There’s a bracing moment in each homeschool mama’s world where she realizes that the homeschooled kiddos aren’t staying kiddos forever.
They are moving on, moving up, growing into their own persons and deciding to approach their lives independently.
Despite fully acknowledging that I knew I wasn’t going to be ‘mommy’ forever, it always comes as a surprise when every.single.child. transforms their engagement with me at about the same developmental phase. We see some sort of push/pull dynamic; a counterwill concept that Gordon Neufeld discusses in his book on adolescence.
It comes as a surprise, because my heart hasn’t changed. I’m the same mom, remembering when I pushed them from my womb then clung tightly to them just moments after their entrance into the world. (Hmmm, a push, pull dynamic there too).
I’m wanting the same things for my kids. I’m wanting the same closeness. I’m the same mom.
One day I’m tucking them into bed with a routine of hugs and kisses, blessings and songs, the next they’re going to bed by themselves. One day I’m detailing how to deal with their annoying sibling, the next they groan: “Mom, I can figure it out by myself.”
Their educational choices move in similar fashion.
One day I’m reading fairy tales and Trumpet of the Swan then To Kill A Mockingbird and The Great Gatsby. One day I’m teaching subtraction, the next I’m listening to the math video lecture not understanding what new language they’re learning.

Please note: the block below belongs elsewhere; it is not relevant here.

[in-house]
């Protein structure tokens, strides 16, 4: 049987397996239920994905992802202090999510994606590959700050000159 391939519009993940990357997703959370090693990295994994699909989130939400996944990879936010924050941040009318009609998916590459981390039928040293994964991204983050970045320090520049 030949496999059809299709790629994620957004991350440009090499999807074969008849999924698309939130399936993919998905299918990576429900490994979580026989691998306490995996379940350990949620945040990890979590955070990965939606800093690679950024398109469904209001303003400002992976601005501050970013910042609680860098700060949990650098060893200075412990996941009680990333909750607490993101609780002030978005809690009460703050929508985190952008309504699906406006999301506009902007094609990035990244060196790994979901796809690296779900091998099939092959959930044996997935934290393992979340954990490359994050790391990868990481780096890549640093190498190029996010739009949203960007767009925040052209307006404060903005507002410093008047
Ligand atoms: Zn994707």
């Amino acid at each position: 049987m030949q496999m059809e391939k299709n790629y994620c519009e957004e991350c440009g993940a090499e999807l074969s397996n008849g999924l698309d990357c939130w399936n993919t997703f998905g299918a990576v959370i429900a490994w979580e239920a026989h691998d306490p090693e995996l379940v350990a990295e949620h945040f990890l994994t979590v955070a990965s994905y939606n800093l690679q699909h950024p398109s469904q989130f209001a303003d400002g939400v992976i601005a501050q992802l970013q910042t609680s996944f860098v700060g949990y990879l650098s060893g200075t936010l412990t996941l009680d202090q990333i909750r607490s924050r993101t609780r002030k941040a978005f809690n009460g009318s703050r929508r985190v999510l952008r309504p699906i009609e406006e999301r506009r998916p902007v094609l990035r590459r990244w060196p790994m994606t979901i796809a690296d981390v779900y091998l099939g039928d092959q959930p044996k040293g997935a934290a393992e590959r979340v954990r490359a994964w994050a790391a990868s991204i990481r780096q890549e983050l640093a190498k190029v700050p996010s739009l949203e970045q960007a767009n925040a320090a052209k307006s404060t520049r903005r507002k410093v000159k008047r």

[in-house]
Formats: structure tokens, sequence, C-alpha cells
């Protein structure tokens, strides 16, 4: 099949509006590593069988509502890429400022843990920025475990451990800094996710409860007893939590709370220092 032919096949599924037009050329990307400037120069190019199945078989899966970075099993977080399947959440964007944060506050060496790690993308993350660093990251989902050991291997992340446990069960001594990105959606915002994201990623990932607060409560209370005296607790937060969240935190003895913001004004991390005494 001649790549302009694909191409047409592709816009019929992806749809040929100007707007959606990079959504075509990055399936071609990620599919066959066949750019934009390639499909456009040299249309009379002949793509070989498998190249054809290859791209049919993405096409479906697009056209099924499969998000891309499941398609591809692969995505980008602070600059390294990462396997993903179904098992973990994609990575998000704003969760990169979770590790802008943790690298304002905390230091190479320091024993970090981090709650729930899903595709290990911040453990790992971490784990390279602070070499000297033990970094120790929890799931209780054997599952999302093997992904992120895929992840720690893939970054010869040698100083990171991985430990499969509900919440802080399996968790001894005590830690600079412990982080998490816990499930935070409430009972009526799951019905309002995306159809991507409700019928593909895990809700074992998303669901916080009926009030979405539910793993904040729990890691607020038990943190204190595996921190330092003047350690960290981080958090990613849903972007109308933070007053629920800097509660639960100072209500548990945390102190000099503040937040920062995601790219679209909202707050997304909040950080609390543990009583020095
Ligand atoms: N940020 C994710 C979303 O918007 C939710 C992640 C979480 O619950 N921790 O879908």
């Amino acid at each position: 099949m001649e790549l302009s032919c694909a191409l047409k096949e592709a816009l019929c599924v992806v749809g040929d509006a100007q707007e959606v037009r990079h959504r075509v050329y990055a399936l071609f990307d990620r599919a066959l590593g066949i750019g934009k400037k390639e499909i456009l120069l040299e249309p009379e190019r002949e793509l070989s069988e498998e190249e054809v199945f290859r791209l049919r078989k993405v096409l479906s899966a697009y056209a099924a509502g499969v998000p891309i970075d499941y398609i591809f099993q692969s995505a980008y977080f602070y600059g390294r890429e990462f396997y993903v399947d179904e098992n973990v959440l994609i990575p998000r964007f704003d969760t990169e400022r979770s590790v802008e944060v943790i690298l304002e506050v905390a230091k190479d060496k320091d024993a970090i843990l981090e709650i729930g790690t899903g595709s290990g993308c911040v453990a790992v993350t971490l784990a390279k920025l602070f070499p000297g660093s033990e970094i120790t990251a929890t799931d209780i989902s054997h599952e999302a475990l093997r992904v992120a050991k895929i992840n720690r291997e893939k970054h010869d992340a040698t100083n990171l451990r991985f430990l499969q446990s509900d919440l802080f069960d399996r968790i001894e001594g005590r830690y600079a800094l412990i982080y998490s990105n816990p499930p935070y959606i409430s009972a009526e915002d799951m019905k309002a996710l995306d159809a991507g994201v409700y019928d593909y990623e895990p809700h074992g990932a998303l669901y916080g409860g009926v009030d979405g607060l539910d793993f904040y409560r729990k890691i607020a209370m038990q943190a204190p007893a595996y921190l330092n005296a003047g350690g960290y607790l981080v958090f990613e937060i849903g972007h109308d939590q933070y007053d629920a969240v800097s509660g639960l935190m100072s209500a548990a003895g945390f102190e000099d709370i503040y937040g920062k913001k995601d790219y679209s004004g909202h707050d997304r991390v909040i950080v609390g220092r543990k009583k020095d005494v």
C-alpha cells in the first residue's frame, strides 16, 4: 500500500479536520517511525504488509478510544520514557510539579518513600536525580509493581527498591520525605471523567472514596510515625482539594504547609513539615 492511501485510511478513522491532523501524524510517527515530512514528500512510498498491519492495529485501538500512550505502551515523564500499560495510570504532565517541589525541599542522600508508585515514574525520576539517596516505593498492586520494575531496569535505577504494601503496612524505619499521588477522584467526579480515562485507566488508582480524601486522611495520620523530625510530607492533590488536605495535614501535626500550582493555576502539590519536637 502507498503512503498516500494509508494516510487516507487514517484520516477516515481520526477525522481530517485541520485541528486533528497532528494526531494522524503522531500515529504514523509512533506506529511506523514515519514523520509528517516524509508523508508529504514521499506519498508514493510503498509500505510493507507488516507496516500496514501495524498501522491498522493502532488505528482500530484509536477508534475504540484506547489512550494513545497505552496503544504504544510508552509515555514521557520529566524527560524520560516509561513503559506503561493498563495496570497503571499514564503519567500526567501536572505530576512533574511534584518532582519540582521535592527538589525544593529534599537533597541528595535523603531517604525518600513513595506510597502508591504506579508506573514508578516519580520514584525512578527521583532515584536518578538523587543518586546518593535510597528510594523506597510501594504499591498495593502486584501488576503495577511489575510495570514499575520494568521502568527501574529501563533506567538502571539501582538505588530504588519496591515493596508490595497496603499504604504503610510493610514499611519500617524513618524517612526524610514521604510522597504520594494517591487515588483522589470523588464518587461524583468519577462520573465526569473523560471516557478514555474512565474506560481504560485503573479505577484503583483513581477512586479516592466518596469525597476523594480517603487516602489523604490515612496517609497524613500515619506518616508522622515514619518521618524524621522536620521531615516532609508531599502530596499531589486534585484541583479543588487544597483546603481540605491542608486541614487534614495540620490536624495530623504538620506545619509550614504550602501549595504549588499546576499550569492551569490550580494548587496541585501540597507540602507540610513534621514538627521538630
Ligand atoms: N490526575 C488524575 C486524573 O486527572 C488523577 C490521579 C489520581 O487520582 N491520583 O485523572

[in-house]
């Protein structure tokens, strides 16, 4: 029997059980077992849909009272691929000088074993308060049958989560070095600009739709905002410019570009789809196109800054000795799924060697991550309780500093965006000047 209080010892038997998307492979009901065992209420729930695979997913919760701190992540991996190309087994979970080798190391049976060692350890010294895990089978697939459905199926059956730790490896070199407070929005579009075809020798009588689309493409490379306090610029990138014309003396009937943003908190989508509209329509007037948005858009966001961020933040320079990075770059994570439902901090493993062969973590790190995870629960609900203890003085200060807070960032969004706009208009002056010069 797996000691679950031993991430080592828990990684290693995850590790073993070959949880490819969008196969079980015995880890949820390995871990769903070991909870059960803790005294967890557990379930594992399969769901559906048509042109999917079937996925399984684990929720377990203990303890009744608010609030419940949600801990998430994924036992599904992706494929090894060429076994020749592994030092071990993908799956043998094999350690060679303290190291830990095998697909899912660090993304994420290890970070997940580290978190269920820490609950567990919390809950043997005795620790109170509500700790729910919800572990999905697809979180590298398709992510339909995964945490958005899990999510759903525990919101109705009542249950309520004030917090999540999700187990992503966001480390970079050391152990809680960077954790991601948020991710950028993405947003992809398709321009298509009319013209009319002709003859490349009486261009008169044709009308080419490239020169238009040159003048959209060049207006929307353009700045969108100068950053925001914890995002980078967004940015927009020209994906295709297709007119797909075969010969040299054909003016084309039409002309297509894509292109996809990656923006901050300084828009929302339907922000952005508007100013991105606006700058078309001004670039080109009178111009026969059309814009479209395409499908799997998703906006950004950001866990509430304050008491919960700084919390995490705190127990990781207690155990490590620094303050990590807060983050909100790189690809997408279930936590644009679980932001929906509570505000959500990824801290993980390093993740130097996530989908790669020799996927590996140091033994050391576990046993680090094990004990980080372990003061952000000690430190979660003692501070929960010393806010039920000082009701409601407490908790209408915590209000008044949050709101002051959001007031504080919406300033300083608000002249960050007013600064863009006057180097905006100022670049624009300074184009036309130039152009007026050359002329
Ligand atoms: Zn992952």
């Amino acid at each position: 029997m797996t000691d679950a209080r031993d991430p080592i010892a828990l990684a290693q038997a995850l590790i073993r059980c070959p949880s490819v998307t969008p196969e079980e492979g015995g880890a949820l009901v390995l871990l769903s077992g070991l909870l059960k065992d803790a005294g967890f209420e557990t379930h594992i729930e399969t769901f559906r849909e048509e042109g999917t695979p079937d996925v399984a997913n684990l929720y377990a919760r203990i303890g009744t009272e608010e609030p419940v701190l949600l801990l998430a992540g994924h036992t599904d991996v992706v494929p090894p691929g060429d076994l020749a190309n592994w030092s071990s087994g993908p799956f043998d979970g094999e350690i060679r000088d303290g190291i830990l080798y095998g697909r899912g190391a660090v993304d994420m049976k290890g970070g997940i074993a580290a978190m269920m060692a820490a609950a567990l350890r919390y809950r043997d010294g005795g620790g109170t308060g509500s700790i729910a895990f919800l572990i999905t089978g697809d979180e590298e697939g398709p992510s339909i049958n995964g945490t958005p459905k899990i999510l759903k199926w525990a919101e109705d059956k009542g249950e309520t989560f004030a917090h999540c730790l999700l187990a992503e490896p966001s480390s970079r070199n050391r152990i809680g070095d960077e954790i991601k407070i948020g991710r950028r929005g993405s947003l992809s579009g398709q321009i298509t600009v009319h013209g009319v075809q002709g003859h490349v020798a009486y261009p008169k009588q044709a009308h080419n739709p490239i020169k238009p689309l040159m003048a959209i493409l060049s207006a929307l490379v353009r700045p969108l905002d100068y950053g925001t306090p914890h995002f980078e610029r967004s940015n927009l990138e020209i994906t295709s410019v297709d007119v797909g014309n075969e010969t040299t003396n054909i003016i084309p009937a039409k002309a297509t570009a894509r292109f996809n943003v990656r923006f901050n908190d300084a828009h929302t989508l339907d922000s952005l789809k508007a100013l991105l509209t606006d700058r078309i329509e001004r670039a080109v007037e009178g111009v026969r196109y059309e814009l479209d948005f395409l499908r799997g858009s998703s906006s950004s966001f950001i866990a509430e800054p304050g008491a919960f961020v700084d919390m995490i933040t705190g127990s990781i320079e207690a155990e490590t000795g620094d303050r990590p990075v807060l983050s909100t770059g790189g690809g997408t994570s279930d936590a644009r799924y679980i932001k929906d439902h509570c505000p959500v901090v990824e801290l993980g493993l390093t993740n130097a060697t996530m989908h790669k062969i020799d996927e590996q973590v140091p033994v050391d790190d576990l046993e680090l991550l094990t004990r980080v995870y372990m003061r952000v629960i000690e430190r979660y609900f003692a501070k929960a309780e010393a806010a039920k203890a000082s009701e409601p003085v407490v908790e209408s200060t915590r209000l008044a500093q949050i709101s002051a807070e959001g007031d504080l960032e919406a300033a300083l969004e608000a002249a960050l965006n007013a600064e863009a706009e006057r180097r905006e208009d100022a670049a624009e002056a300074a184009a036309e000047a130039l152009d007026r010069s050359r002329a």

Moving on, Growing Up
Individual. Unique. In fits & starts. Engaging one thing. Letting another thing go.
At this age, they are very much beginning to see their own vision for their lives, or at least aware that they will be the ones visioning their own lives.
This mama, like many homeschool mamas, had an educational plan for my kids’ high school years.
One of my girls was asked an odd question: When will your mom stop homeschooling you?
My daughter’s answer: “She probably won’t teach college.”
I laughed in surprise at her response. Nope, that’s not my intention.
The person asking did not laugh. Couldn’t believe that might be a consideration.
Homeschool Mama Homework
I had to do my homework, of course. A lot of homework trying to determine an uncharted education for a high schooler. Homeschooling high school is a whole different kettle of fish than homeschooling K – 9. If the high school student plans to attend post secondary school, there will likely be an expressed interest, likely an interest in a certain area of studies, and likely some focussed work already.
I attended on-line courses, read books, attended workshops on creating high school transcripts, grading, and rubrics, learned about SATs and ACTs, portfolios and recordkeeping, talked to a bajillion people. I studied post-secondary admissions requirements, high school diploma expectations, and talked with admissions officers of universities for alternative routes to entry. My teenager did the work of the studies.
Girlfriend, I was prepared to homeschool my high schooler.
An Alternate Route to the Alternate Route